I want to take a second to talk about the "Drums>Space" segment of the shows in the Nineties. They started off in the Sixties and Seventies as a quick drum solo and grew into a beast that gave the stringed instrument players a break and then after drums the drummers got a nice little break after raining fresh hell down on the crowd's mind. This portion of the show had swelled in size from a little break to almost thirty minutes a night of complete improvisation. This cut the song list, of already truncated shows, considering the band's past history, down considerably and sometimes there were only two or three songs after the whole segment and I feel that was excessive but the truth is these portions of the show were truly the only points in the later years that real pure improvisation was happening in any real way on stage. They jammed songs out and took them to great places, don't get me wrong but after ten to fifteen minutes of drums and then another chunk of noodling or spacy effects helped to give the Grateful Dead the reputation as mindless noodling, which they had been battling for years. On the other hand, Bob Bralove, with his panning effects and all of Mickey's sample, it became some of the only new music created at every show. Even though it took up a huge chunk of time that I feel could've been spent hearing beautifully arranged songs, it seemed like this was part of the show that the band enjoyed the most. Phil claimed they would gather during drums and try to come up with a "theme" such as "third encounters" or "underwater exploration" I don't know if that always was the case. However, in Billy's book he said that Garcia's playing during Space was some of his most honest playing and he could coax his physical and spiritual demons out of his guitar and MIDI rack. However, you feel about it, waste of time and perfect for a bathroom break or groundbreaking musique' concrete the band spent an inordinate amount of time in this segment of the show in the Nineties. If you are ever interested and want to hear Bob Bralove's work, who actually got some producer credits on Built to Last, try to find a copy of Infrared Roses,  a best-of compilation of "Drums>Space" that came out in the mid-90s and form your own opinion. "My job is to shed light, not to master"
After space came the mind-blowing part of this show. It had been a well-played, energetic show that was already a highlight as far as 93' goes, then after "Space" the band kicked it up to eleven with a beautiful "Spanish Jam" and then a fiery "Goin' Down the Road Feeling Bad" that showed the whole band firing on all cylinders with the sound dialed in perfectly and great contributions from the drummers and Vince. I think they knew they were having an "on" night and the rare Spanish Jam>GDTRFB was an extension of this excitement. It was definitely no slouch, that's for sure. After this hot little folk tune that the boys had transmogrified into the epic jam we know it as, Bobby makes the call for "Throwing Stones" and after the nice noodly jam of the song before had been passed around, Bobby came out like a clean-up hitter and delivered his song about politics and climate like a religious sermon. His guitar growled and raged and the drummers were throwing down the beats and Jerry stepped up to the plate and was present and accounted for during the whole song. Bobby even added the "rape the earth today" line which he sometimes delivered and other times not. Simply a fantastic rendition of the song and a great way to head into the home stretch for a closing "Not Fade Away" that took all that crowd energy and threw it back at them in a huge fireball. All the singers were belting it out and the drummers left no skin untouched. They were all over the famous "Hey Bo Diddley" beat that Buddy Holly recorded but the Grateful Dead put up against the wall with a knife to it's throat. Jerry is all over the solos and even though they played this song hundreds of times, re-listening to this version makes me realize how much energy Jerry could still put out. It was a fitting end to a shining show in the otherwise dim year of 1993. Not that it was all bad but most people have called it the beginning of the end but you couldn't tell it at this show.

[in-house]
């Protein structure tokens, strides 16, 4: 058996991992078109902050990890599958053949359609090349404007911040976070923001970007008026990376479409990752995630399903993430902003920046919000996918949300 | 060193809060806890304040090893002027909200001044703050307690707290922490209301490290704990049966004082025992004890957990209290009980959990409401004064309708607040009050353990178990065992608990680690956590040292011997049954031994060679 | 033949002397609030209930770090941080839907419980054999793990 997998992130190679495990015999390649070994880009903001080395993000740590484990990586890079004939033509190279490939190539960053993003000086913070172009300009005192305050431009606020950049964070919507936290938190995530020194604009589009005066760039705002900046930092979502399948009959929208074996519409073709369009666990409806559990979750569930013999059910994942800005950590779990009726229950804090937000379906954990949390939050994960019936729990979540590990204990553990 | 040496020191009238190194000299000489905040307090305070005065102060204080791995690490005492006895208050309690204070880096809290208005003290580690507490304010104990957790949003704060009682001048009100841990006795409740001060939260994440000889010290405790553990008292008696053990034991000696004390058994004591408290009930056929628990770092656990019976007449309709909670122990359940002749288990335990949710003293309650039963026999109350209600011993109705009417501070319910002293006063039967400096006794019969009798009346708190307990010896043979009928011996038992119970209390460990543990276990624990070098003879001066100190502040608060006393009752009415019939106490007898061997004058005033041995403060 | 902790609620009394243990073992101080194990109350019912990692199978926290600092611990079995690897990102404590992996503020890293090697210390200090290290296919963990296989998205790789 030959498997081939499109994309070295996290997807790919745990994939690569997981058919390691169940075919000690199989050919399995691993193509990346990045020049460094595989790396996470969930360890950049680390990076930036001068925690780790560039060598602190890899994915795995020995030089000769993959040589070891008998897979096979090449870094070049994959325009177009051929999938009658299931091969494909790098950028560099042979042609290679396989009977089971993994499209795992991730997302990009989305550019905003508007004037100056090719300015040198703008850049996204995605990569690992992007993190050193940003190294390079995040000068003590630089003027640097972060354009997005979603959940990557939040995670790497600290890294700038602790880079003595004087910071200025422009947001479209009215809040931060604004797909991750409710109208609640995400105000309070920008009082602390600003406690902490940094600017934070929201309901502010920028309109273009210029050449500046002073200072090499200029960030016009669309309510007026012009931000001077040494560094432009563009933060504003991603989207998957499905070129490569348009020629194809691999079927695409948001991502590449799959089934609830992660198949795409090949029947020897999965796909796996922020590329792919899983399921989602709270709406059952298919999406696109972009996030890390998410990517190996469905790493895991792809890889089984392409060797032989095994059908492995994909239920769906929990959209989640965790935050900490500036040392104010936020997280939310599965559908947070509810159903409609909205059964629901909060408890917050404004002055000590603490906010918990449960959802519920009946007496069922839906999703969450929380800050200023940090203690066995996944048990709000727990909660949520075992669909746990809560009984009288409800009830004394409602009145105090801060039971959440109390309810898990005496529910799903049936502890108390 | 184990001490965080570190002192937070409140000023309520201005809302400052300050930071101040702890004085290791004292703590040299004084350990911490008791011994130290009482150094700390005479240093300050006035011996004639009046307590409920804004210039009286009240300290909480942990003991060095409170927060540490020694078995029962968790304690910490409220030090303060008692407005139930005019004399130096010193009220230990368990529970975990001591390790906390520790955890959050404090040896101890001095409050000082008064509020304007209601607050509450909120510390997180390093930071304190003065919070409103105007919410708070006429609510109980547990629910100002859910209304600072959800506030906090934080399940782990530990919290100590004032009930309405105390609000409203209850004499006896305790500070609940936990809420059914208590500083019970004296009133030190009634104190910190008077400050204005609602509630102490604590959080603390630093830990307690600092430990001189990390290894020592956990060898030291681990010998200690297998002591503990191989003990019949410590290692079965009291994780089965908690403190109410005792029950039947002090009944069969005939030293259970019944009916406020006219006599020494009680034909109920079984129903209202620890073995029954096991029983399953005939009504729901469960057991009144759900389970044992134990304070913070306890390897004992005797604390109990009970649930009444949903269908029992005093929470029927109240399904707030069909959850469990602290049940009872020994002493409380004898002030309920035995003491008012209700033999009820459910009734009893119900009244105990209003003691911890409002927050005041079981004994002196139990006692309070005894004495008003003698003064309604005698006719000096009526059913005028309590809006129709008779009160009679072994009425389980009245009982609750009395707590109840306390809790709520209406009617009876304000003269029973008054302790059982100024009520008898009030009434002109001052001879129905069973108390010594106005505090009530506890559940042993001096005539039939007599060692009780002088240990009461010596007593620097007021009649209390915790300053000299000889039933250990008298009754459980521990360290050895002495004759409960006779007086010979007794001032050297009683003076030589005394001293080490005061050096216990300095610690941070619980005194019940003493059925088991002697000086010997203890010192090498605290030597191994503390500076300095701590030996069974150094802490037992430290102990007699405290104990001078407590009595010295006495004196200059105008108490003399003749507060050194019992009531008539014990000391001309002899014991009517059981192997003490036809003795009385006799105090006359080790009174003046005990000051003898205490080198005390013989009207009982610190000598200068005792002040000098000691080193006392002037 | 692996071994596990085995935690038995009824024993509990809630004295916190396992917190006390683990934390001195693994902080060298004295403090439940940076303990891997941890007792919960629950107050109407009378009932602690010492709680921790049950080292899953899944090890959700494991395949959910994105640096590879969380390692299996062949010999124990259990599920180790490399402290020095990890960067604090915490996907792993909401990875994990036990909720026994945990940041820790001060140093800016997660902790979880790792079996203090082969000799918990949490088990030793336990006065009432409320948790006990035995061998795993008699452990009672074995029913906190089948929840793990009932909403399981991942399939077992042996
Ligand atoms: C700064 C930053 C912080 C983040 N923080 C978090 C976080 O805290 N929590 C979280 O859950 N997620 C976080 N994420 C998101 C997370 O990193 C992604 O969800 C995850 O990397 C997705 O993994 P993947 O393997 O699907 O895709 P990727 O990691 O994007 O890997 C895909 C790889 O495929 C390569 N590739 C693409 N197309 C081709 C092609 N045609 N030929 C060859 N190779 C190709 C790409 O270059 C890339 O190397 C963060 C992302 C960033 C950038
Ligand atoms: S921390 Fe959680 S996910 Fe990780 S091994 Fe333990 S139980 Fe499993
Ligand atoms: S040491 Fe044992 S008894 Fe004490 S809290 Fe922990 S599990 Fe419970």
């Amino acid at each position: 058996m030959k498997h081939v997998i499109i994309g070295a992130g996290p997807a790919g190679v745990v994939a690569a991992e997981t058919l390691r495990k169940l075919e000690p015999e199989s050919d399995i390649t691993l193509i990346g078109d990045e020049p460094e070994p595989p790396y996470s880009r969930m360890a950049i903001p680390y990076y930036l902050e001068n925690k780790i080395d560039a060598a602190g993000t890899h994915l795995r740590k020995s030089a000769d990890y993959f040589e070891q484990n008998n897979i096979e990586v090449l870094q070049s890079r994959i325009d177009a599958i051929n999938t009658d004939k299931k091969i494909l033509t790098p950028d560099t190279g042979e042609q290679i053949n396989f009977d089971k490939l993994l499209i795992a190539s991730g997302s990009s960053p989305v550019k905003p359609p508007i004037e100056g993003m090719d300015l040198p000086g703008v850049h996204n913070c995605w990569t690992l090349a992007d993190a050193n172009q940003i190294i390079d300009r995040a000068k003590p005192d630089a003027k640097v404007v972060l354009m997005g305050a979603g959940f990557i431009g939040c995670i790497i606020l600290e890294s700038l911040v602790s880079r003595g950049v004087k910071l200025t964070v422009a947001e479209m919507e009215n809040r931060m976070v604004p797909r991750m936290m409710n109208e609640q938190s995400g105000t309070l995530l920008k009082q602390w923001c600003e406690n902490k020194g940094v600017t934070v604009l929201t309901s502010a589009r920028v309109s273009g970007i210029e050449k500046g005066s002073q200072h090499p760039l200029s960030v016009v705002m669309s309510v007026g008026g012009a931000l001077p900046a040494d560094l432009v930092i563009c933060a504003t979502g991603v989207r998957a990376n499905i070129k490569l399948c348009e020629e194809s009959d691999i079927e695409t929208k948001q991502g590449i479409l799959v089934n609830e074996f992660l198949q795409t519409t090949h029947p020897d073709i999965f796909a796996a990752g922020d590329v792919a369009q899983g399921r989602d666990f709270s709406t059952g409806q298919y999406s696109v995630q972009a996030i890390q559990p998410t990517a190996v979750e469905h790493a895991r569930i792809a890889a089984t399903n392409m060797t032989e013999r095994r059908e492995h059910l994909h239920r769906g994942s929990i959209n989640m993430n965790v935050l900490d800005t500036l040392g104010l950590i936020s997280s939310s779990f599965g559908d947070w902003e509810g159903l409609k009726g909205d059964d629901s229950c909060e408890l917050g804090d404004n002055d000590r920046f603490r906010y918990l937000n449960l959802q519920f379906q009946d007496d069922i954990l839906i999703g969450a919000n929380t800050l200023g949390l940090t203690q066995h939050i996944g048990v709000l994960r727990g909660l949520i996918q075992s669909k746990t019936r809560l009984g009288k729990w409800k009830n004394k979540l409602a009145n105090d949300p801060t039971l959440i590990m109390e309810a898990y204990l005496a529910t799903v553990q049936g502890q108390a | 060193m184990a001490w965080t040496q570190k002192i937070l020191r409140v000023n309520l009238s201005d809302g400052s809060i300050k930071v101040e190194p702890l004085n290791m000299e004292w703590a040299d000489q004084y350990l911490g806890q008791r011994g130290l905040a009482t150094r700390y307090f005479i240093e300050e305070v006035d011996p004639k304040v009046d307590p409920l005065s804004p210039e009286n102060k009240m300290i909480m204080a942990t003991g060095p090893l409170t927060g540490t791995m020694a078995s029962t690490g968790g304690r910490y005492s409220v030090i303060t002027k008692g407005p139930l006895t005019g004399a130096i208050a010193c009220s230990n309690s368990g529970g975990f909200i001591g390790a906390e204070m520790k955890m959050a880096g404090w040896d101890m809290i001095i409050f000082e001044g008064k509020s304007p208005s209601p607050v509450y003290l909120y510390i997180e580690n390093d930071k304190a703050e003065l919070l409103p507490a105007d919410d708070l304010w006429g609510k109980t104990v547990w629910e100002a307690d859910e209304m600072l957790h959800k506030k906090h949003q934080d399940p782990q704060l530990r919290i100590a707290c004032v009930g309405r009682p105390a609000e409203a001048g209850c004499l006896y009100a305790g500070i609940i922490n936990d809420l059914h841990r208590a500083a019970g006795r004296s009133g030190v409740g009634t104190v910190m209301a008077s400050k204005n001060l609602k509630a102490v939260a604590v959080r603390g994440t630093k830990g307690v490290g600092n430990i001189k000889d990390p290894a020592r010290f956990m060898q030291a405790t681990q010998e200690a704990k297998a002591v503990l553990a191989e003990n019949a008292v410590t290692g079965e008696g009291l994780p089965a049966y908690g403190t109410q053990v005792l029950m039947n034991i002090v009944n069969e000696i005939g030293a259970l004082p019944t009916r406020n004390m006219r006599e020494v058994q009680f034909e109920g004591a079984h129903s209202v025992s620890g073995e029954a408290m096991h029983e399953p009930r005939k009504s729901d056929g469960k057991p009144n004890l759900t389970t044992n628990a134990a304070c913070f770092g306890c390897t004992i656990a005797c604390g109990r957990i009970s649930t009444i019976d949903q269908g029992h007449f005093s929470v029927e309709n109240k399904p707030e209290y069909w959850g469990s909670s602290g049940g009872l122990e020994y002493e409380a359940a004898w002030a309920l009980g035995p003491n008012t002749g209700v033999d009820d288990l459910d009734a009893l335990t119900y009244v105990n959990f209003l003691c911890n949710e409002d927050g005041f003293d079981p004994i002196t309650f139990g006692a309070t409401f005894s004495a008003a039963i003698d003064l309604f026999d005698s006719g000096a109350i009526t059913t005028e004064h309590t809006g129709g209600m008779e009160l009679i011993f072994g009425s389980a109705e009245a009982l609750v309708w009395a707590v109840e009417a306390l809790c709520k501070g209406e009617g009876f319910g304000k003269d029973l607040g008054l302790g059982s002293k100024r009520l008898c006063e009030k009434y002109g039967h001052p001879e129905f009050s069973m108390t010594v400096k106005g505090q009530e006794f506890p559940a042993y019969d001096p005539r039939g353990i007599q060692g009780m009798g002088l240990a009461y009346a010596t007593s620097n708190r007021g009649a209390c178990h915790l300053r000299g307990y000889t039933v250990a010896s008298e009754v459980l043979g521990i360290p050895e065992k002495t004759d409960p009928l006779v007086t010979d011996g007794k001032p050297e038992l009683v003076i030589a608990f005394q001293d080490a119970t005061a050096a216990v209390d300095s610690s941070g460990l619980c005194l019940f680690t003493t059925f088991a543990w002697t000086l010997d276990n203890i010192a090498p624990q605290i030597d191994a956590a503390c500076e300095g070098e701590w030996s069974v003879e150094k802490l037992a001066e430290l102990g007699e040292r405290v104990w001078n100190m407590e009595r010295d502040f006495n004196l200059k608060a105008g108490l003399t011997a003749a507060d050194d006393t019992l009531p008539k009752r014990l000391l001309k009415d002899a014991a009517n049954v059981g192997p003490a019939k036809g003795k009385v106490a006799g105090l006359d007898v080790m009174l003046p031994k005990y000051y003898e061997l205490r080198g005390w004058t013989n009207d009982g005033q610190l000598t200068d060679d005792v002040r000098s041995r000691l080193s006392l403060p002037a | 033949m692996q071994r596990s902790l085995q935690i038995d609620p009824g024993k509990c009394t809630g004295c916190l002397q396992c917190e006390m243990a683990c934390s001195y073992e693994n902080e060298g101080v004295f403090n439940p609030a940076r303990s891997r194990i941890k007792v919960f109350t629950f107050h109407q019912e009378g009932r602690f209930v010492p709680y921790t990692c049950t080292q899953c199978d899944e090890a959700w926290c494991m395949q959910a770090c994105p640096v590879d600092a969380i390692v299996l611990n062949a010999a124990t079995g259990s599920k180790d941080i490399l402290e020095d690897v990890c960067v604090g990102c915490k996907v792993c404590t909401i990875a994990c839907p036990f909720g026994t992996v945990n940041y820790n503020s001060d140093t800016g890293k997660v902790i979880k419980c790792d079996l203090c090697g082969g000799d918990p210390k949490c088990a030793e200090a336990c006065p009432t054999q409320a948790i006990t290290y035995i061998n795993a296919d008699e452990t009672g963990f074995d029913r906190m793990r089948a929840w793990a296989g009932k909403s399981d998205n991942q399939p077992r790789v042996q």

After Bob told us how it was gonna be, the band came back on for the encore of yet another Beatles' tune. This was probably the best version of "Lucy in the Sky with Diamonds" that the band ever turned out with Vince leading on a harpsichord sound and Jerry nails all the vocals for perhaps the only time they ever played it again. I loved those Beatles' covers but sometimes they just couldn't survive the vocal flubs but this time they nailed it. It almost sounded like they had rehearsed it! It was a triumphant way to end a show that unfortunately stands out way too far for all the shows they played in 93'. This was a fun show and is still a good listen and a great entry point for 90s-flavored Dead if you haven't listened or dismissed it all as unlistenable. Every once in awhile you get shown the light, or words to that effect, right?

Greg Heffelfinger
3/24/93 at Chapel Hill, NC
Grateful Dead
Chapel Hill, NC

Set One:
Jack Straw
Stagger Lee
Wang Dang Doodle
It Must Have Been The Roses
Memphis Blues
Tennessee Jed
Let It Grow

Set 2

Here Comes Sunshine
Playin' In The Band>
Box Of Rain>
Crazy Fingers>
Spanish Jam>
Goin' Down The Road Feelin' Bad>
Throwing Stones>
Not Fade Away>

E: Lucy In The Sky With Diamonds